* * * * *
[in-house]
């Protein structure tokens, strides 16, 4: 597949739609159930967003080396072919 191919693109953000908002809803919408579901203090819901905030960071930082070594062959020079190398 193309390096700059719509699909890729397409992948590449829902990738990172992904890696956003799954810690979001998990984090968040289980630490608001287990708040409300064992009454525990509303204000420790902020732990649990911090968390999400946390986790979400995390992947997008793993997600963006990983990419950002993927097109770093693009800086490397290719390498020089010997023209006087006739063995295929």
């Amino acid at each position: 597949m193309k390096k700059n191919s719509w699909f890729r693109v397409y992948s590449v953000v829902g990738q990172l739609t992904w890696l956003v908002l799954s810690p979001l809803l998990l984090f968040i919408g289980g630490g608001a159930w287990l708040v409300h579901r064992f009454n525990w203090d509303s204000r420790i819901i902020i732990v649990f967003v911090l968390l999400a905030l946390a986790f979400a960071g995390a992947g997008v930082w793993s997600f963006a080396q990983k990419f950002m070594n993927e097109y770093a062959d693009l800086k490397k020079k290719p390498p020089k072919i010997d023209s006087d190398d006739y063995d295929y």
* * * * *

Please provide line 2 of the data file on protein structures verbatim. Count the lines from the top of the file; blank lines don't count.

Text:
């Protein structure tokens, strides 16, 4: 597949739609159930967003080396072919 191919693109953000908002809803919408579901203090819901905030960071930082070594062959020079190398 193309390096700059719509699909890729397409992948590449829902990738990172992904890696956003799954810690979001998990984090968040289980630490608001287990708040409300064992009454525990509303204000420790902020732990649990911090968390999400946390986790979400995390992947997008793993997600963006990983990419950002993927097109770093693009800086490397290719390498020089010997023209006087006739063995295929």